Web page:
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Ensuring initialization/computation before commiting

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Ensuring initialization/computation before commiting

Esteban A. Maringolo
Yesterday I faced an issue with the initialization of a lazily initialized object, which attempted to materialize a proxy during the commit phase.

short version:
Is there a method on which I can hook (redefine) to initialize any pending Proxies or precompute some values prior to the RowMap generation during a commit phase?


Long version:
I have anOrder that has a collection (1:n) of StatusChange.
But because of performance issues, anOrder also have an #status instVar referencing the last Status.

This way I can filter and query instances of Order without having to read the whole collection of status changes for each of the orders.

The same goes for #approvalDate, which will be lazy initialized if it's nil, looking for the last approved status in the collection of status changes (#statusHistory instVar).

The problem arises when I do something like:
session inUnitOfWorkDo: [ :session | 
order := self app read: TsOrderNotice withId: id.
].

Because the order didn't initialize its #statusHistory collection, when it is generating its rowmap it fails to do so, because the calculation of #approvalDate needs to materialize the collection (and many of the objects referenced).

If I do this:
session inUnitOfWorkDo: [ :session | 
order := self app read: TsOrderNotice withId: id.
        order approvalDate "line added"
].
It works okay.

I can add an #ensure... method to my domain objects, doing what's needed on each of them. But maybe the framework already sends a message to the object prior to its persistence.

Any comments?


Regards!

--
Esteban.











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Re: Ensuring initialization/computation before commiting

Alan Knight-2
Generally, the answer is that it shouldn't do that, and it shouldn't have to. When you're generating the rowmap, if the mapping sees it has an uninstantiated proxy it should just stop. If it doesn't put a value in the rowmap, that's fine, it's treated as not having changed. You don't have to read an object completely in order to be able to write it. I'm guessing that what happens here is that something indirectly causes that, either a computed value that in turns fires a proxy or, um, I'm not sure what.  So if you're calculating the approval date yourself and something maps it, that's probably what's triggering it. But you shouldn't have to write the approval date if it's derived from other information that's already known.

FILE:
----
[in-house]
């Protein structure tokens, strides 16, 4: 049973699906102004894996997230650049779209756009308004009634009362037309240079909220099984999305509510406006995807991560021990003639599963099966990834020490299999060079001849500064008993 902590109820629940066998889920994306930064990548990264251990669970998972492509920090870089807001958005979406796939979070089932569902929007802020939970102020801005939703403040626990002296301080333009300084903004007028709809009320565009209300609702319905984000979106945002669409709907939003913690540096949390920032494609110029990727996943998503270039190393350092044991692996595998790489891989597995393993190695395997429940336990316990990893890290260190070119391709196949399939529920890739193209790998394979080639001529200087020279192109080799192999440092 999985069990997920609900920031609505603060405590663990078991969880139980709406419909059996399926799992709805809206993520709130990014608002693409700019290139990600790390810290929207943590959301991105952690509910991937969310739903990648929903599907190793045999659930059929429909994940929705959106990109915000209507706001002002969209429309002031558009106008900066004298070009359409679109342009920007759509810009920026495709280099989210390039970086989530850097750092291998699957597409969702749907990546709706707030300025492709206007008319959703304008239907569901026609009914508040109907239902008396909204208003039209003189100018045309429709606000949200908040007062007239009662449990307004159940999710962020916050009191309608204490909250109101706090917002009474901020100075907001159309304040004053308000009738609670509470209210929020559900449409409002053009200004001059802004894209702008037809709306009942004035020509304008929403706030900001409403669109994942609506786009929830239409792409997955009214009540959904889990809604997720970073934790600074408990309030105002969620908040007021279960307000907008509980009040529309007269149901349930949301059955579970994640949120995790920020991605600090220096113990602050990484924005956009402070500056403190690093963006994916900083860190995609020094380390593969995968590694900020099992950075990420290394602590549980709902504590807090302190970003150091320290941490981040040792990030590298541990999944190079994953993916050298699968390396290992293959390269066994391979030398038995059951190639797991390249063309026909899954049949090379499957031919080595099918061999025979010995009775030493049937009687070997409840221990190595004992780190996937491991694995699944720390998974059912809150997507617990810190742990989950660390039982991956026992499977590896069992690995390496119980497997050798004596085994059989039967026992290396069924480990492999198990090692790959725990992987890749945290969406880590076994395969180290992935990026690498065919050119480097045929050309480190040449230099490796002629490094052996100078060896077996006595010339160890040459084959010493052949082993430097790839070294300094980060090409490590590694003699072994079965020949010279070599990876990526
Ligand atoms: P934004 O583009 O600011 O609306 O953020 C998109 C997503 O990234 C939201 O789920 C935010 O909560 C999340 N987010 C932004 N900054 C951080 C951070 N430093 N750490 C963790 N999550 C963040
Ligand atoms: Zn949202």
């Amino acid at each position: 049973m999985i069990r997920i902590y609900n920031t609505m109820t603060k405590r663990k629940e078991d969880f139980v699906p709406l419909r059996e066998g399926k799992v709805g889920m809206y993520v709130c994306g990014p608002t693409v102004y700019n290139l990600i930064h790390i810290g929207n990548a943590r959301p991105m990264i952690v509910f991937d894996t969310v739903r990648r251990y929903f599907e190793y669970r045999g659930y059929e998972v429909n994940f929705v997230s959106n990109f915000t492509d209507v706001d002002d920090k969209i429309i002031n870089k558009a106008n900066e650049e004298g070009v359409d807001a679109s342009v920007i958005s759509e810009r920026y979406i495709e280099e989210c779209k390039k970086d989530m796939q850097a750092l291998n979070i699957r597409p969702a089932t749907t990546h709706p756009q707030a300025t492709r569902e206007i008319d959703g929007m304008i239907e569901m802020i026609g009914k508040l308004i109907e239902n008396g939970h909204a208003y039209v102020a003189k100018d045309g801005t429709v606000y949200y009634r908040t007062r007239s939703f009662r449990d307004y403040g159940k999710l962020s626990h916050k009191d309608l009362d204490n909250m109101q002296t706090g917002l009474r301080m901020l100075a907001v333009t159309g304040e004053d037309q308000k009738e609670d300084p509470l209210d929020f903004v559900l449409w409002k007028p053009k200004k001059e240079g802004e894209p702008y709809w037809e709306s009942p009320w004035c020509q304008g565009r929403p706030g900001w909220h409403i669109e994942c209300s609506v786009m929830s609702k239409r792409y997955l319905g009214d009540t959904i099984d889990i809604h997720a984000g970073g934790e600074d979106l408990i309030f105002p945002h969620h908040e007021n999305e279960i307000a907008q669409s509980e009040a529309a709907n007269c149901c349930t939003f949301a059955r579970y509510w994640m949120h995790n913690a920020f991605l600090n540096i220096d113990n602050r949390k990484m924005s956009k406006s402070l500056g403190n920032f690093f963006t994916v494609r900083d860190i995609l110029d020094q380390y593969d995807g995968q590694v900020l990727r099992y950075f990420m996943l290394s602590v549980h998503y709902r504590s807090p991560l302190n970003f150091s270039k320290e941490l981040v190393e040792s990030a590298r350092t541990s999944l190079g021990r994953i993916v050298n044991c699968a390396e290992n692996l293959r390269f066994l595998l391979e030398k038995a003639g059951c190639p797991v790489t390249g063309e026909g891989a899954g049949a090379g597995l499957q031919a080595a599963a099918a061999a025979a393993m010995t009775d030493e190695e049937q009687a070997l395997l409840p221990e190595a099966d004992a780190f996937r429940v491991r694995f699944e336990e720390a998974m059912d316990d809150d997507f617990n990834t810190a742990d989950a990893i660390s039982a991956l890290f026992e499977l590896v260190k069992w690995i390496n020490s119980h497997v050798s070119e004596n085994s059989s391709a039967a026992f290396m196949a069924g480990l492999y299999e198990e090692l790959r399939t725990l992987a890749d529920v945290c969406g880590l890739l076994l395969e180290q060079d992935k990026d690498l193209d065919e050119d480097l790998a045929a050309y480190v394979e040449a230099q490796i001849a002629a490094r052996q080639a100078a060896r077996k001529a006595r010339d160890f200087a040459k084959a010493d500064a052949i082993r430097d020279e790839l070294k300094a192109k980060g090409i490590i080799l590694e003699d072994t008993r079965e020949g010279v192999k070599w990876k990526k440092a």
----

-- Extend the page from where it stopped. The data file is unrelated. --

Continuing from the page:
On Wed Dec 10 2014 at 11:49:41 AM Esteban A. Maringolo <[hidden email]> wrote:
Yesterday I faced an issue with the initialization of a lazily initialized object, which attempted to materialize a proxy during the commit phase.

short version:
Is there a method on which I can hook (redefine) to initialize any pending Proxies or precompute some values prior to the RowMap generation during a commit phase?


Long version:
I have anOrder that has a collection (1:n) of StatusChange.
But because of performance issues, anOrder also have an #status instVar referencing the last Status.

This way I can filter and query instances of Order without having to read the whole collection of status changes for each of the orders.

The same goes for #approvalDate, which will be lazy initialized if it's nil, looking for the last approved status in the collection of status changes (#statusHistory instVar).

The problem arises when I do something like:
session inUnitOfWorkDo: [ :session | 
order := self app read: TsOrderNotice withId: id.
].

Because the order didn't initialize its #statusHistory collection, when it is generating its rowmap it fails to do so, because the calculation of #approvalDate needs to materialize the collection (and many of the objects referenced).

If I do this:
session inUnitOfWorkDo: [ :session | 
order := self app read: TsOrderNotice withId: id.
        order approvalDate "line added"
].
It works okay.

I can add an #ensure... method to my domain objects, doing what's needed on each of them. But maybe the framework already sends a message to the object prior to its persistence.

Any comments?


Regards!

--
Esteban.











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